Hier finden Sie wissenschaftliche Publikationen aus den Fraunhofer-Instituten.

Characterization of ex vivo immunostimulated dendritic cells in murine lung tissue

: Brandstetter, Ronja Lorena
: Braun, Armin; Schwinzer, Reinhard

Hannover, 2014, V, 49 pp.
Hannover, Medizinische Hochschule, Master Thesis, 2014
Master Thesis
Fraunhofer ITEM ()

Although there has been excessive research in the field of inflammatory airway diseases throughout the last decades, there are no approaches to inhibit the causes of asthma. Therapy of asthma remains symptomatic and there is no solution in sight to prevent onset of disease. On the one hand, the field is hampered by inconclusive in vitro experiments, omitting the complex environment provided by the lung tissue. On the other hand, the majority of current studies are based on animal testing, which is one of the most contentious issues in science.
We applied the ex vivo method of precision-cut lung slices (PCLS) to circumvent lack of biological coherence, but at the same time maintaining the ability to assess different cell types by flow cytometry (FC). We focused on dendritic cells (DCs) and their migration in response to exogenous stimuli.
The key players of the innate immune system during the induction phase of atopic allergic diseases are DCs. In order to study DCs in lung context dependent manner, they have to be embedded in a structural network of a variety of haematopoietic and mesenchymal cell types contributing to their function. In this work we confirm that the composition of murine PCLS provide a cellular context in which DCs are embedded. We characterized CD11c+ cells from LPS-stimulated PCLS regarding their expression of the co-stimulatory molecule CD86 and the antigen-presenting molecule MHCII. Additionally to the determined functional competence of immune-stimulated DCs within PCLS, we investigated their migration potential along a CCL19 gradient into an extracellularmatrix. We demonstrated that LPS does not significantly modulate expression of CD86, MHCII or CCR7 in CD11c+, in the presence of DQTM-OVA, but it appeared to have an influence on migration of DCs.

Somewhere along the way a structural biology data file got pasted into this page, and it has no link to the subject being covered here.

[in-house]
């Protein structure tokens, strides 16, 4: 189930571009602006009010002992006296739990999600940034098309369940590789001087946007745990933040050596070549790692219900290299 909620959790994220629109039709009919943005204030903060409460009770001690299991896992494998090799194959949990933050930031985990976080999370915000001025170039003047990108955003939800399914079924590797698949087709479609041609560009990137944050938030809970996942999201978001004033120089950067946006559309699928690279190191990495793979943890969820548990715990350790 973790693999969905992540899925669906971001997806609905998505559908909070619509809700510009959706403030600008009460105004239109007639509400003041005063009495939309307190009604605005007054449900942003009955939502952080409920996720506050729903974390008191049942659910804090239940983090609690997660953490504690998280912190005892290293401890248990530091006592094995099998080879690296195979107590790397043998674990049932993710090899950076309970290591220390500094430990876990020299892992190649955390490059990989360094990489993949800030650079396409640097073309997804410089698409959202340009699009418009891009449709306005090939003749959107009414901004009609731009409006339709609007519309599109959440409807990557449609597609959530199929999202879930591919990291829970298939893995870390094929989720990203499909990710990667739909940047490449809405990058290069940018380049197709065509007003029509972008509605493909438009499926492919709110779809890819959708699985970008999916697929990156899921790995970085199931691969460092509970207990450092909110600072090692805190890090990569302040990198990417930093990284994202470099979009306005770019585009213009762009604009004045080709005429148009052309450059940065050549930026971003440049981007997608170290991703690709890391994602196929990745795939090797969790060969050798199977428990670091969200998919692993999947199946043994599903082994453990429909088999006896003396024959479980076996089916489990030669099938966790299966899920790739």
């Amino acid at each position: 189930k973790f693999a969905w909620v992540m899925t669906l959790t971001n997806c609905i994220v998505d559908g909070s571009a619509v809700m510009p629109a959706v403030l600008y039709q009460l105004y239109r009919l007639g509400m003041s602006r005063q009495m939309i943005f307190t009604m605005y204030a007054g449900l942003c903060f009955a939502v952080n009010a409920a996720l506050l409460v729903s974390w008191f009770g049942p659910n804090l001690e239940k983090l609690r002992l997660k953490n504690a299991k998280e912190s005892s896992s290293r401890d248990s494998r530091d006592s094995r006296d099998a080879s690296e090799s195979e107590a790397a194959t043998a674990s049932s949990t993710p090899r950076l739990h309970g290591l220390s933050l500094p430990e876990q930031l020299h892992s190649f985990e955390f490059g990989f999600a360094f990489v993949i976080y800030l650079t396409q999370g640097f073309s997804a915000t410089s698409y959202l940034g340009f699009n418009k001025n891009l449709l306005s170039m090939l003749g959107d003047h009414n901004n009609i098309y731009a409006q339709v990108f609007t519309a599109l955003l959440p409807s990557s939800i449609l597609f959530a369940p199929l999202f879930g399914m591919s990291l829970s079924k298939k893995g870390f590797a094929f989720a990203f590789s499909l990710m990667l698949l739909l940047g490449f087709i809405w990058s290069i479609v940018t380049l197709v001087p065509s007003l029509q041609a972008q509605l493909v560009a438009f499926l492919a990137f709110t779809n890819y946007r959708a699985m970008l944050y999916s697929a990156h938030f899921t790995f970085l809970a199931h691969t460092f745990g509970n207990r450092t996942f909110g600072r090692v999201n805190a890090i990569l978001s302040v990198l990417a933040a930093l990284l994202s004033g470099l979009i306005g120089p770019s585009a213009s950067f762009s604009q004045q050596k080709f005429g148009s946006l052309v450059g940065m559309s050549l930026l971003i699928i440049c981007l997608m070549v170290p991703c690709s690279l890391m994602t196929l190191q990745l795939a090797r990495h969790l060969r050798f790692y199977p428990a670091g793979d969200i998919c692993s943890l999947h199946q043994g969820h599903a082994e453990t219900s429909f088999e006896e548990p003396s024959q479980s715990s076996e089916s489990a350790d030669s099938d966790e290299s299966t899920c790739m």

We thus provided a method to characterise and assess the phenotype of PCLS derived cells by FC. Therefore tissue embedded cells can be subjected to a treatment of choice and subsequently analyzed for their phenotype, functional properties and activation status.